The Marriage Of Figaro really was magnificent, though. The costumes, the lighting and the sound, and the props and scenery and the soloist singers and the ensemble vocals were gorgeous. There were fifteen people playing stringed instruments and another fourteen or fifteen playing wind instruments. With seven sopranos, seven altos, three tenors and four bass voices they made a beautiful sound.

Javier was there, as he´d said he would be, playing the leitmotif on the harpsichord, and there was one guest with an English sounding name who pranced around all through the reception as if he was leading the choir.

It was all rather refined. There were no Beatles´ hits being blasted out and the dancing was quite courtly. There was nobody doing the Hippy Hippy Shake, I can tell you. In fact someone told me that all this music, coincidentally, had been written (well, they call it ´composed´ because this is ´proper´ music) about two hundred and seventy years ago, in Europe, whilst Lanzarote was enduring its last series of volcanic eruptions. So maybe opera was the ´rock´ music of its day. To be fair, though, all these staff and student musicians from the Academy worked hard. The reception seemed to last for hours and hours and the congregation kept shouting ´bravo´ and bursting into long rounds of applause.

There was quite a mix of people who attended the wedding. Some people had taken little babies with them and there were definitely three or four generations there of some of the families. In fact, we noticed one or two of the teenagers slipping away after a couple of hours but everyone was really well behaved. Of course part of the fun at a big wedding is looking around to see who else has been invited.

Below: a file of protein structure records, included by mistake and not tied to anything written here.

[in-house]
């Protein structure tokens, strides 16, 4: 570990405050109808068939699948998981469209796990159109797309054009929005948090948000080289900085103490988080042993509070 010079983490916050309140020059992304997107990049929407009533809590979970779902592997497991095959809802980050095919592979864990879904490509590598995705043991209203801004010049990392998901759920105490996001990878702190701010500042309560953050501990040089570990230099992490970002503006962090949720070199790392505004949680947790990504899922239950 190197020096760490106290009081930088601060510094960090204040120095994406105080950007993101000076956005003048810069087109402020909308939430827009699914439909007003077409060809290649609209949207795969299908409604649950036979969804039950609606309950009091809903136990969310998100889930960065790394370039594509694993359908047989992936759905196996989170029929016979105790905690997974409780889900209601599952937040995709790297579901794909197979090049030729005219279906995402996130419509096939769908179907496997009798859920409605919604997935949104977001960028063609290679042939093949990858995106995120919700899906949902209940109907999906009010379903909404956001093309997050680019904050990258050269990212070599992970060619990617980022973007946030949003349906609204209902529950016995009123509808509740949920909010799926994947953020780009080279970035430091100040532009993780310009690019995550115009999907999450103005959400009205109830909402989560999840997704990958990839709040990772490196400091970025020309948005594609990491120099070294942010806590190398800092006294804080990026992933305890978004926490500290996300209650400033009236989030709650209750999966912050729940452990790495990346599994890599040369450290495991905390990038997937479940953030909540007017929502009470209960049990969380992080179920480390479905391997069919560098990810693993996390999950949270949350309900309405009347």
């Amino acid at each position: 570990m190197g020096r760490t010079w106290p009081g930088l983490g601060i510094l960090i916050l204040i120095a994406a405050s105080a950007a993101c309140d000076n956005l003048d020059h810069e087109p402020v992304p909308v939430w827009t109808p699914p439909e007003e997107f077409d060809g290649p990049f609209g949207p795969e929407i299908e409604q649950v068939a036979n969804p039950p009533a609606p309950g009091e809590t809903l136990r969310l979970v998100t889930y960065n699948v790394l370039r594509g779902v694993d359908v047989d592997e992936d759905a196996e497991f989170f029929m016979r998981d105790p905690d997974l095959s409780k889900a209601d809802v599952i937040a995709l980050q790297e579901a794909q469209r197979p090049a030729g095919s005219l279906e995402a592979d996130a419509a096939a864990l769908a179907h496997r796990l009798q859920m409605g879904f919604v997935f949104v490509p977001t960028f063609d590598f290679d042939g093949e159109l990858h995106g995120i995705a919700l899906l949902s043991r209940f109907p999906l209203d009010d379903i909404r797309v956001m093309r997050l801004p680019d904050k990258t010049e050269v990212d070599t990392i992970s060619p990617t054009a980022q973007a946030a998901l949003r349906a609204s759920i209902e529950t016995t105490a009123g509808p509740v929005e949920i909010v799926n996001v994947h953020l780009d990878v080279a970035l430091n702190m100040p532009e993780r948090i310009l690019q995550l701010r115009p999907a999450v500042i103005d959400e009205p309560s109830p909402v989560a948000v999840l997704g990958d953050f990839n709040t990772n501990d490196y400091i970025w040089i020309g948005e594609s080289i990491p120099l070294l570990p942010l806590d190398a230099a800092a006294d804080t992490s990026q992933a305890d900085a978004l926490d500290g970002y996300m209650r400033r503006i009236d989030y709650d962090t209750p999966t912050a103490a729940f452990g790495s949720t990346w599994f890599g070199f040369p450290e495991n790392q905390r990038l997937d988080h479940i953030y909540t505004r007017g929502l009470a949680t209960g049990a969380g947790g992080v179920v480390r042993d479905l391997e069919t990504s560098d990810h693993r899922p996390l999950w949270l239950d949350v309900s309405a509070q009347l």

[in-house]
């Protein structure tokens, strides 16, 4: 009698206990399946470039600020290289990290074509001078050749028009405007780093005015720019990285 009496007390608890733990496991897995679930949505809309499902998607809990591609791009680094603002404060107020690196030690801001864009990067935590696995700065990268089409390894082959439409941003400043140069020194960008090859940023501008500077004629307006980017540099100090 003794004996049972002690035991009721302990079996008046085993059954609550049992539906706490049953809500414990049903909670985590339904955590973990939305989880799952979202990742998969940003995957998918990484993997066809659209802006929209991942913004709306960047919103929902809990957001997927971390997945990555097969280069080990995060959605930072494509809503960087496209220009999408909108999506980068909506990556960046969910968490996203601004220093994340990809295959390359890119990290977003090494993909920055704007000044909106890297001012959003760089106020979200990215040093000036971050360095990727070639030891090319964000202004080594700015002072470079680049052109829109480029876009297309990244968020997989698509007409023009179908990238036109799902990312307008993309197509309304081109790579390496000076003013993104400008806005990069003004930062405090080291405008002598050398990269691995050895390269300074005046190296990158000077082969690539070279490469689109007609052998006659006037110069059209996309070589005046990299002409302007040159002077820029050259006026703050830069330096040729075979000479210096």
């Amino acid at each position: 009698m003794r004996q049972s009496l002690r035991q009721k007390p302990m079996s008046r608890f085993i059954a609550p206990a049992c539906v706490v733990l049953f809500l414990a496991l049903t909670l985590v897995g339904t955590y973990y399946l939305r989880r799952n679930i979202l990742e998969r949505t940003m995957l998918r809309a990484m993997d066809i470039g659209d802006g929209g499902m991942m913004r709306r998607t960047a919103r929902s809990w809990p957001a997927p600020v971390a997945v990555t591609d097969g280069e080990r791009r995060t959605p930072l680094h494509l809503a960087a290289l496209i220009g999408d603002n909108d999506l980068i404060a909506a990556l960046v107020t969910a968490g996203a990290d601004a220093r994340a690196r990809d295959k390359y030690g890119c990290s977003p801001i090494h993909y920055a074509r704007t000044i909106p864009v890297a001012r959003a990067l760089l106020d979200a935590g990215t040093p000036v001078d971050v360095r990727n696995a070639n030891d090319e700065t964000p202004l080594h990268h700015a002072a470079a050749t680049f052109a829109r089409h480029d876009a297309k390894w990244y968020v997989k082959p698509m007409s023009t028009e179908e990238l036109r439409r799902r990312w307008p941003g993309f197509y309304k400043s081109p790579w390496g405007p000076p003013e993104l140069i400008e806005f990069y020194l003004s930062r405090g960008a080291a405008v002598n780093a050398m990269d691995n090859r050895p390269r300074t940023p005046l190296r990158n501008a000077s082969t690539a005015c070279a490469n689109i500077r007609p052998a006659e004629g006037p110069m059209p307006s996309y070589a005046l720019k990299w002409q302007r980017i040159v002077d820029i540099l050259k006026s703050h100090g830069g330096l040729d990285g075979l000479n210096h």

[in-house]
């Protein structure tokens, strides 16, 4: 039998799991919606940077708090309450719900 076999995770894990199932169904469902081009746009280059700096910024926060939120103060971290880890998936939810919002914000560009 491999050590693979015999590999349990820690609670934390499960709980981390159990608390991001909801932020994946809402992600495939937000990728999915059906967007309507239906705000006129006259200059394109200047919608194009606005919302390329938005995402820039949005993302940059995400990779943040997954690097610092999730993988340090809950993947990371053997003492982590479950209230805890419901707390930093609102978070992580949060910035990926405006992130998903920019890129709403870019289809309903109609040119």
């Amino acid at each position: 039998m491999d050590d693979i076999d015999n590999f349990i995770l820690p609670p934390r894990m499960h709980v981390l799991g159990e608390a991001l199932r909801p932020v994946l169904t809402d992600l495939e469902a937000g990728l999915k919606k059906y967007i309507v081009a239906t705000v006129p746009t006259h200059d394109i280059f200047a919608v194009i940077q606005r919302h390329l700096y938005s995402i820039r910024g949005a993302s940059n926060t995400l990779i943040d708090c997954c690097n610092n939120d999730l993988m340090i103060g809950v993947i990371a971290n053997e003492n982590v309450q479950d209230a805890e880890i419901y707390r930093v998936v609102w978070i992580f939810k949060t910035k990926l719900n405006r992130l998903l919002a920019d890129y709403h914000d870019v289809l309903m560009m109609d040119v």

We bumped into some friends even before we went in. We bumped into Dena and Christine with their partners in a bar round the corner having a crafty drink beforehand, and we got all the gossip from them.

They both sing in local choirs and know all about the arts scene on Lanzarote in all its glory and we enjoyed chatting with them. We´ve mentioned them in these pages before, and another musical performer we have made note of here is Marianne Whelpdale, who leads a German Choir and we noticed her floating about at the reception. So, too, we noticed a white haired German man. Now, we don´t know him personally, and in fact we have only spoken to him once, but we see him at nearly event we go to.

At first our view of everything was blocked by two giant young men sitting in front of us, but fortunately they were two of the teenagers who slipped away early. From then on we could see all the proceedings very clearly, and we could see who was trying to ´trap off´ with whom and all the chatting up attempts, successful of not, that were going on.

As the bride and groom were leaving at the end there was the presentation of beautiful bouquets to several major members of the family and we noticed Javier beaming proudly, but shyly, as he was pulled centre stage to take a bow with other performers. Whatever his ambitions were in bringing all this together must have been vividly realised, and his students had done him proud. Despite all the fears about whether they would put in the hard work needed to play to the high standard required the evening was a triumph. Once again, this island, with so few indigenous people, had produced high art of great quality and everyone was all smiles afterwards.

We noticed a few people, though, who we had seen arrive alone, leaving together hand in hand, and heading off into the island´s nightlife. Bound to end in tears some of those new relationships I reckon, just like they do in Coronation Street. In fact, I suppose you could say it was a real soap opera wedding. 000000000000